A third of new employees aren’t passing their six-month probation period which is costing companies thousands.
The research conducted by Worksome found that just eight per cent of employers feel that new hires demonstrate the right skillsets to complete their roles.
32% of business owners have attributed poor hires to pushy recruiters who rush them to make decisions, while 94% of employers don’t have faith in recruiters having access to the best talent.
Mathias Linnemann, Co-Founder of Worksome, said that the survey results have pointed towards a broken recruitment and hiring process. “With a third of candidates not making it past their six-month probationary period, we can see that something is broken in the recruitment and hiring process."
"While our research suggests pain-points relating to the use of recruitment consultants, there is no one single factor to blame."
“For many businesses, recruitment consultants offer a vital service and so shouldn’t be dismissed, or all tarred with the same brush. If hiring managers can feel more confident about candidates and recruits before they walk through the door, they can take back a level of control and feel more empowered to make the right decisions.”
Despite the average business spending £6,559 on average per year on recruitment, it seems that new employees simply aren’t making the cut. 30% of businesses spend between £5,000 and £10,000 on new hires each year, 14% of business owners say that recruiters are too expensive, while 13% say that recruiters don’t understand what their business needs. This is impacting the calibre of talent recruited into the business.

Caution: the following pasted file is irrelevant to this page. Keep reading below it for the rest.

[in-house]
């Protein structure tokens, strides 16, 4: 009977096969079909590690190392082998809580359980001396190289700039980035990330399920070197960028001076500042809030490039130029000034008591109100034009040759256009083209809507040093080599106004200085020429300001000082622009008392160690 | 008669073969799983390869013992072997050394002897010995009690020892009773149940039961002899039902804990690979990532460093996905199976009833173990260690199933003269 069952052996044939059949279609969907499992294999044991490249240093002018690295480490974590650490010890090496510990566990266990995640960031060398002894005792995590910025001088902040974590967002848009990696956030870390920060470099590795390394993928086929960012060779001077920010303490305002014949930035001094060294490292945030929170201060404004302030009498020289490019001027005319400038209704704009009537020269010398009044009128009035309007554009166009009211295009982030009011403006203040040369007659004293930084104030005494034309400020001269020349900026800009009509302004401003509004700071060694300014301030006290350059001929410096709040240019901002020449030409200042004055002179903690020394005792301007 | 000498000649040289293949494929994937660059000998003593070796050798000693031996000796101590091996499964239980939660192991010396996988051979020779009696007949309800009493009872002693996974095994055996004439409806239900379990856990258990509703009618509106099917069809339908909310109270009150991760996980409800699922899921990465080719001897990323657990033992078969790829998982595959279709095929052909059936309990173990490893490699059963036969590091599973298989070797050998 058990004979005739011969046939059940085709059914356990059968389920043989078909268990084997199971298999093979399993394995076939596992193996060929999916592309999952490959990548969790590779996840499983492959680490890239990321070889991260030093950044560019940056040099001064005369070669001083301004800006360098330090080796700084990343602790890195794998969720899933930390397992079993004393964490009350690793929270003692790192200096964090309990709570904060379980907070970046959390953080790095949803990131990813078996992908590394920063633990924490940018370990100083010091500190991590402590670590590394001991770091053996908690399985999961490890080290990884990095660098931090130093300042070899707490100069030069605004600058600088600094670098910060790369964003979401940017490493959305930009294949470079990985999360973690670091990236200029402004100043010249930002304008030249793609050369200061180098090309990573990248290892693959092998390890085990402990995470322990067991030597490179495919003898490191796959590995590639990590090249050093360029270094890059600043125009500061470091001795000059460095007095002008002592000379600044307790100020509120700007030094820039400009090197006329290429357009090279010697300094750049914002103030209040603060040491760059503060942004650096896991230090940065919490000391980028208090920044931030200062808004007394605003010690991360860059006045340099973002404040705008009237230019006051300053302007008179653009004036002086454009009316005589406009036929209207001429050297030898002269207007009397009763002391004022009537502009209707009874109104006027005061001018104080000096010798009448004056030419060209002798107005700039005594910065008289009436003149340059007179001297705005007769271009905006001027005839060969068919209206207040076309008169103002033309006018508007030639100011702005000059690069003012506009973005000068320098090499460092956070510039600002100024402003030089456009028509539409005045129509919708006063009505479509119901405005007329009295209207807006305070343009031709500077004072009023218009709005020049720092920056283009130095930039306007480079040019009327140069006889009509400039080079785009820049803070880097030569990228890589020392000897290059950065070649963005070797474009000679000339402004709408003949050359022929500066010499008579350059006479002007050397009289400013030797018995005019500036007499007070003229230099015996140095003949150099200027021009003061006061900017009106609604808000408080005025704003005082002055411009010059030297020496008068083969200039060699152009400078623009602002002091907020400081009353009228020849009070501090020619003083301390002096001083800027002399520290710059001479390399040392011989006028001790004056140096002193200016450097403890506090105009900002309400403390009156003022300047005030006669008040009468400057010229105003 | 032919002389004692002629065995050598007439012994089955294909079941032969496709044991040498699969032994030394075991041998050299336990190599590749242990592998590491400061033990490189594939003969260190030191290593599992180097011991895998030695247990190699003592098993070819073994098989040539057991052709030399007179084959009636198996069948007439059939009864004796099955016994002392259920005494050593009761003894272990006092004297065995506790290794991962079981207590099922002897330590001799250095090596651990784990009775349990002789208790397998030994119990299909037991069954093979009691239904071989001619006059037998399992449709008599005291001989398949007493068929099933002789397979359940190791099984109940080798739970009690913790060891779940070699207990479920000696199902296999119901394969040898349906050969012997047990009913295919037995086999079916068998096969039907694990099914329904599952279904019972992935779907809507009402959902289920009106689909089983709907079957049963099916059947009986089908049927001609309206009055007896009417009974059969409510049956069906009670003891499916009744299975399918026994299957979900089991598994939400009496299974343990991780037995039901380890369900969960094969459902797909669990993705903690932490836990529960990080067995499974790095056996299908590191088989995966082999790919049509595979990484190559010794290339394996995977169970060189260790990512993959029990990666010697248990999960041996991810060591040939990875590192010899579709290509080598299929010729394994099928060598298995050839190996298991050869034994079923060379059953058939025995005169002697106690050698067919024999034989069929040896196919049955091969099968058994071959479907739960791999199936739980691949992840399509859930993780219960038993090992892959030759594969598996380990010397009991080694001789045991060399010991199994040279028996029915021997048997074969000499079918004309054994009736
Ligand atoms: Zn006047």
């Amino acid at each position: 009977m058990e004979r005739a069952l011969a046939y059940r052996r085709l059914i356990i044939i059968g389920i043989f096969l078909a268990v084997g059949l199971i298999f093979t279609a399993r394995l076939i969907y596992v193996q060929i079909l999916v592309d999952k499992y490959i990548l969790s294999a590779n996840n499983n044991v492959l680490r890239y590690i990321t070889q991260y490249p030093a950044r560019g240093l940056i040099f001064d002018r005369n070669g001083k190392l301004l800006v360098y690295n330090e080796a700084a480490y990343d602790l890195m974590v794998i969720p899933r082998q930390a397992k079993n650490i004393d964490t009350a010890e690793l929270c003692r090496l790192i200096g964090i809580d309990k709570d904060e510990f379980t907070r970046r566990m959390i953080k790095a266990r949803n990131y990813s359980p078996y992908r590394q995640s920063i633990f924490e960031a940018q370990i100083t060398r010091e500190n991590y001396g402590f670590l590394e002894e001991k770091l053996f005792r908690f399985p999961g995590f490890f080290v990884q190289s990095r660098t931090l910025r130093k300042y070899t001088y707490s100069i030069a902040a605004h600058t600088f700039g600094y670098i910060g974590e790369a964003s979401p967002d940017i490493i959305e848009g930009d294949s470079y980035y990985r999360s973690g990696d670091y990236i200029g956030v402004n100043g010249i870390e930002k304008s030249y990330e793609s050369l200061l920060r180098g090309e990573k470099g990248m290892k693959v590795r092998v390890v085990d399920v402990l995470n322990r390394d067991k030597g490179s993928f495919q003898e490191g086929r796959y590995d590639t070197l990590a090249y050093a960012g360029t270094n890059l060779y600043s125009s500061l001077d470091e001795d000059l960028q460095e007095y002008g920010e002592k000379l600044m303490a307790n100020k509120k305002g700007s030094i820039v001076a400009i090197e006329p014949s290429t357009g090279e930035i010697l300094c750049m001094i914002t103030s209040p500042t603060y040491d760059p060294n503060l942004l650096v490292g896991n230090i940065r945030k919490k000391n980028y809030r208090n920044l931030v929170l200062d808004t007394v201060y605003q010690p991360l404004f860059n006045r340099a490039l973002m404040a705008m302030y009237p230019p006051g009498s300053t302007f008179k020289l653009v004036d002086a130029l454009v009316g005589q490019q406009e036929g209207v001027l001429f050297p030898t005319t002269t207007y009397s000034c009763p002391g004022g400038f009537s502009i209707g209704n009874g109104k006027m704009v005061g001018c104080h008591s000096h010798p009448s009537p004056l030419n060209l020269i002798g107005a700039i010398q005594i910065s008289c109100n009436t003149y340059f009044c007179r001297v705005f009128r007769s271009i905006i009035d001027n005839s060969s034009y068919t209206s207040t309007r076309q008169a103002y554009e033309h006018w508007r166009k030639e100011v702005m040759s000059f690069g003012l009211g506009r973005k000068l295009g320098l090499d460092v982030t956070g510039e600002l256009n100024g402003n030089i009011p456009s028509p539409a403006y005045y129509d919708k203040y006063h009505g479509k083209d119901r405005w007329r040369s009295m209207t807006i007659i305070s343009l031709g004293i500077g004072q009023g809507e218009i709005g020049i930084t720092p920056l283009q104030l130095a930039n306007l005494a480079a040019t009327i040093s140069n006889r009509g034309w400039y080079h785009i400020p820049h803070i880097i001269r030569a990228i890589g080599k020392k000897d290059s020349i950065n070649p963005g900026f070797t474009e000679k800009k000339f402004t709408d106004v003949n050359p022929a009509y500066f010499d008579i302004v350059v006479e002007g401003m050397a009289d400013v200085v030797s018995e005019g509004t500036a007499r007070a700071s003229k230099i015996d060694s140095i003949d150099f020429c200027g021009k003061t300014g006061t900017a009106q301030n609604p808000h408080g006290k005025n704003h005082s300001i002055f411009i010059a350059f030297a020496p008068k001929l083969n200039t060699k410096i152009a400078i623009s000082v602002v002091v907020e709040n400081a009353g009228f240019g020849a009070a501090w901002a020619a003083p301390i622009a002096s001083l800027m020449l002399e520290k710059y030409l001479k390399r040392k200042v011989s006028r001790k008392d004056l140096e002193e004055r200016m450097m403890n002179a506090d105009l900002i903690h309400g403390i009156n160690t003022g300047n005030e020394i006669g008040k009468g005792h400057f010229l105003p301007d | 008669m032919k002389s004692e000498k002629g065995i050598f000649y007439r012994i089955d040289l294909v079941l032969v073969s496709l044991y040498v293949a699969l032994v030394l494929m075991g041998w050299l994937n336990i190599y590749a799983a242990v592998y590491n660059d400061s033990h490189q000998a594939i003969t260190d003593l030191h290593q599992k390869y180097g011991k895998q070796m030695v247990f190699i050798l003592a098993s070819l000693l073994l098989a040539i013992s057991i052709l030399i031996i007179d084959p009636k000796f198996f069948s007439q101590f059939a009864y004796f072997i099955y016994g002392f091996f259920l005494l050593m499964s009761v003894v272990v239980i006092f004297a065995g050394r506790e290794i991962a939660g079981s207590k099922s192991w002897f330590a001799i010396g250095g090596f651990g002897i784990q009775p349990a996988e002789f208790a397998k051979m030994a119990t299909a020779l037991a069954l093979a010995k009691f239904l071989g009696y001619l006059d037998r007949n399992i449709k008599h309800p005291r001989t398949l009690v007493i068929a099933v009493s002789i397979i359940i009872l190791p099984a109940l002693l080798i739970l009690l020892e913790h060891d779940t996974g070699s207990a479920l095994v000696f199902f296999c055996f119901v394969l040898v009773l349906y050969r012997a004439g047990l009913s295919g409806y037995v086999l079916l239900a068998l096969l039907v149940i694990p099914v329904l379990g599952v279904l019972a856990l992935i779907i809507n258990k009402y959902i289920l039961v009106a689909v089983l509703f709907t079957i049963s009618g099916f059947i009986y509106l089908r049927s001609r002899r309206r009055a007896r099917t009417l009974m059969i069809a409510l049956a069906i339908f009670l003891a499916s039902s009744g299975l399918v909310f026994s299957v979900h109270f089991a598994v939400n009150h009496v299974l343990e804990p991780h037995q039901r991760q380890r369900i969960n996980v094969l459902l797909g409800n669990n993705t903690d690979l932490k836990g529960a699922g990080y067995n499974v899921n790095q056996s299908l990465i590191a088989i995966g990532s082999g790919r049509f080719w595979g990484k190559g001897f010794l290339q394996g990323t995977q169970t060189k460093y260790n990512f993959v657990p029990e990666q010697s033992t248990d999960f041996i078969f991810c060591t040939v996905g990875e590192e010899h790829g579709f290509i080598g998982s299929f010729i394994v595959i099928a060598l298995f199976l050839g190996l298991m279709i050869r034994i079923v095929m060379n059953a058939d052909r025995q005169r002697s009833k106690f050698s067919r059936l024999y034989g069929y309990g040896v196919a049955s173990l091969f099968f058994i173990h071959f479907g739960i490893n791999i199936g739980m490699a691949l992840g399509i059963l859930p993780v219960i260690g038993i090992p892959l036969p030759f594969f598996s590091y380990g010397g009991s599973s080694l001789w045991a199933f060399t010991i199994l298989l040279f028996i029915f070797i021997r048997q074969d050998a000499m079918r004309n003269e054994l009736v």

Linnemann added: “Using technology alongside the traditional recruitment methods is the best way for hiring managers to access the talent they need in a smarter and more sustainable way. The right recruitment-tech can help businesses validate and hire talent more quickly and more affordable than traditional recruiters.
“These systems, which use AI to automate CVs and applications for the best fit, can also remove any subconscious bias that plays into decision making. As well as empowering hiring managers, such solutions can also improve the way recruitment consultants operate by making it impossible to fill a role for the sake of filling it — with the wrong candidate for the job,” he concluded.